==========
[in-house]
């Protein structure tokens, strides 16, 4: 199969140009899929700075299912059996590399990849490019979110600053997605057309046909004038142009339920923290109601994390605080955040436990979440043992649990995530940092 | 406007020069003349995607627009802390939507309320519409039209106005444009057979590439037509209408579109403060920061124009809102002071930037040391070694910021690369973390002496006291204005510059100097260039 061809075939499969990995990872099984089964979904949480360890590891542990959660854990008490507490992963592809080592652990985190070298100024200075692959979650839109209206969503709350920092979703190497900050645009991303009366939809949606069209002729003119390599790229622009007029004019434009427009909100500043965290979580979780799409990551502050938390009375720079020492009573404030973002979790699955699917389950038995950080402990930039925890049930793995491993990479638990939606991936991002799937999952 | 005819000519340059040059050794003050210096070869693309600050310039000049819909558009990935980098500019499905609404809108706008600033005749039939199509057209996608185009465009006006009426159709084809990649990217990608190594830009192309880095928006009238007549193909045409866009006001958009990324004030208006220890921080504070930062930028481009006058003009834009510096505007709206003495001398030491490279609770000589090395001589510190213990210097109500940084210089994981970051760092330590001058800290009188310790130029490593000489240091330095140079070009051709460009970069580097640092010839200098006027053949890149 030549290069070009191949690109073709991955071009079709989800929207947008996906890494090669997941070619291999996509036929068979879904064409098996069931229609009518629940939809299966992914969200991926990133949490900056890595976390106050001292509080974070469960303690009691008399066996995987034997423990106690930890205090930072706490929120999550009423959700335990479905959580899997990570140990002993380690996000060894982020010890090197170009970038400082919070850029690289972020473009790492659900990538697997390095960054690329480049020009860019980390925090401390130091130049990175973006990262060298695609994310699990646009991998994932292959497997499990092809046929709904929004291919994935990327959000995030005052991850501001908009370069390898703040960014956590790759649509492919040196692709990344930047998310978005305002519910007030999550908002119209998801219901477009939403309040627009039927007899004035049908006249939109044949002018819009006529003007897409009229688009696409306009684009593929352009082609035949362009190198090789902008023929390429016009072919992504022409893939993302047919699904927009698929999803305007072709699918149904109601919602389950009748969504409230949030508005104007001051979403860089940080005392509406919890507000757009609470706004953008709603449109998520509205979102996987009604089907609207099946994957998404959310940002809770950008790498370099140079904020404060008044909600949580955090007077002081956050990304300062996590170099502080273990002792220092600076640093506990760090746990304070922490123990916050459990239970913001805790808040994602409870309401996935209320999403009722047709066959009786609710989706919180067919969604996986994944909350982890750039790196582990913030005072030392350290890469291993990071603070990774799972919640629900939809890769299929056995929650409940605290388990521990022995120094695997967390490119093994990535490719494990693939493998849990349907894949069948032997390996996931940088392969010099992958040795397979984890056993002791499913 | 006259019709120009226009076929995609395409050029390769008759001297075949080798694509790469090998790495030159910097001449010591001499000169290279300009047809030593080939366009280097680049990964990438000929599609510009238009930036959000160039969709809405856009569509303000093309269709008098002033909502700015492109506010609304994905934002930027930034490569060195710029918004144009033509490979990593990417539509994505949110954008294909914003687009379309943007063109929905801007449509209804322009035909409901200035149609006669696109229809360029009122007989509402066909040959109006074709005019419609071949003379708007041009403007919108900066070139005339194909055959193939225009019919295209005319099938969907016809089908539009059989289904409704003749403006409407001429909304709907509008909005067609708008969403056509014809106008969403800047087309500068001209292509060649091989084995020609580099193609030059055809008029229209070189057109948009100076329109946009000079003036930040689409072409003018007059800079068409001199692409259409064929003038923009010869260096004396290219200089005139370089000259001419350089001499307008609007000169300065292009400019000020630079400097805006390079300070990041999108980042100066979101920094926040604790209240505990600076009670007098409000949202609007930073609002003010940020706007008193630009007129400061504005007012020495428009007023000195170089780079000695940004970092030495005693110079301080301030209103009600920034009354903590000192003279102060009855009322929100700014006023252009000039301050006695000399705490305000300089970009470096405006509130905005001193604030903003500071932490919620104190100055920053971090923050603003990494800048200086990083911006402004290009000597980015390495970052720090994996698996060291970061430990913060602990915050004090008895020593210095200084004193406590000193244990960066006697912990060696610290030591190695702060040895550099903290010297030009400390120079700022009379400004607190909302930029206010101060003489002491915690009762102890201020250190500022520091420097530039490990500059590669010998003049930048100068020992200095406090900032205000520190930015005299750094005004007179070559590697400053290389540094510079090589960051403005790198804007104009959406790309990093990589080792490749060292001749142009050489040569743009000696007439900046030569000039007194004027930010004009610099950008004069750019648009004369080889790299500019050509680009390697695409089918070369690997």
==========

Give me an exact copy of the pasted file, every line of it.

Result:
[in-house]
């Protein structure tokens, strides 16, 4: 199969140009899929700075299912059996590399990849490019979110600053997605057309046909004038142009339920923290109601994390605080955040436990979440043992649990995530940092 | 406007020069003349995607627009802390939507309320519409039209106005444009057979590439037509209408579109403060920061124009809102002071930037040391070694910021690369973390002496006291204005510059100097260039 061809075939499969990995990872099984089964979904949480360890590891542990959660854990008490507490992963592809080592652990985190070298100024200075692959979650839109209206969503709350920092979703190497900050645009991303009366939809949606069209002729003119390599790229622009007029004019434009427009909100500043965290979580979780799409990551502050938390009375720079020492009573404030973002979790699955699917389950038995950080402990930039925890049930793995491993990479638990939606991936991002799937999952 | 005819000519340059040059050794003050210096070869693309600050310039000049819909558009990935980098500019499905609404809108706008600033005749039939199509057209996608185009465009006006009426159709084809990649990217990608190594830009192309880095928006009238007549193909045409866009006001958009990324004030208006220890921080504070930062930028481009006058003009834009510096505007709206003495001398030491490279609770000589090395001589510190213990210097109500940084210089994981970051760092330590001058800290009188310790130029490593000489240091330095140079070009051709460009970069580097640092010839200098006027053949890149 030549290069070009191949690109073709991955071009079709989800929207947008996906890494090669997941070619291999996509036929068979879904064409098996069931229609009518629940939809299966992914969200991926990133949490900056890595976390106050001292509080974070469960303690009691008399066996995987034997423990106690930890205090930072706490929120999550009423959700335990479905959580899997990570140990002993380690996000060894982020010890090197170009970038400082919070850029690289972020473009790492659900990538697997390095960054690329480049020009860019980390925090401390130091130049990175973006990262060298695609994310699990646009991998994932292959497997499990092809046929709904929004291919994935990327959000995030005052991850501001908009370069390898703040960014956590790759649509492919040196692709990344930047998310978005305002519910007030999550908002119209998801219901477009939403309040627009039927007899004035049908006249939109044949002018819009006529003007897409009229688009696409306009684009593929352009082609035949362009190198090789902008023929390429016009072919992504022409893939993302047919699904927009698929999803305007072709699918149904109601919602389950009748969504409230949030508005104007001051979403860089940080005392509406919890507000757009609470706004953008709603449109998520509205979102996987009604089907609207099946994957998404959310940002809770950008790498370099140079904020404060008044909600949580955090007077002081956050990304300062996590170099502080273990002792220092600076640093506990760090746990304070922490123990916050459990239970913001805790808040994602409870309401996935209320999403009722047709066959009786609710989706919180067919969604996986994944909350982890750039790196582990913030005072030392350290890469291993990071603070990774799972919640629900939809890769299929056995929650409940605290388990521990022995120094695997967390490119093994990535490719494990693939493998849990349907894949069948032997390996996931940088392969010099992958040795397979984890056993002791499913 | 006259019709120009226009076929995609395409050029390769008759001297075949080798694509790469090998790495030159910097001449010591001499000169290279300009047809030593080939366009280097680049990964990438000929599609510009238009930036959000160039969709809405856009569509303000093309269709008098002033909502700015492109506010609304994905934002930027930034490569060195710029918004144009033509490979990593990417539509994505949110954008294909914003687009379309943007063109929905801007449509209804322009035909409901200035149609006669696109229809360029009122007989509402066909040959109006074709005019419609071949003379708007041009403007919108900066070139005339194909055959193939225009019919295209005319099938969907016809089908539009059989289904409704003749403006409407001429909304709907509008909005067609708008969403056509014809106008969403800047087309500068001209292509060649091989084995020609580099193609030059055809008029229209070189057109948009100076329109946009000079003036930040689409072409003018007059800079068409001199692409259409064929003038923009010869260096004396290219200089005139370089000259001419350089001499307008609007000169300065292009400019000020630079400097805006390079300070990041999108980042100066979101920094926040604790209240505990600076009670007098409000949202609007930073609002003010940020706007008193630009007129400061504005007012020495428009007023000195170089780079000695940004970092030495005693110079301080301030209103009600920034009354903590000192003279102060009855009322929100700014006023252009000039301050006695000399705490305000300089970009470096405006509130905005001193604030903003500071932490919620104190100055920053971090923050603003990494800048200086990083911006402004290009000597980015390495970052720090994996698996060291970061430990913060602990915050004090008895020593210095200084004193406590000193244990960066006697912990060696610290030591190695702060040895550099903290010297030009400390120079700022009379400004607190909302930029206010101060003489002491915690009762102890201020250190500022520091420097530039490990500059590669010998003049930048100068020992200095406090900032205000520190930015005299750094005004007179070559590697400053290389540094510079090589960051403005790198804007104009959406790309990093990589080792490749060292001749142009050489040569743009000696007439900046030569000039007194004027930010004009610099950008004069750019648009004369080889790299500019050509680009390697695409089918070369690997």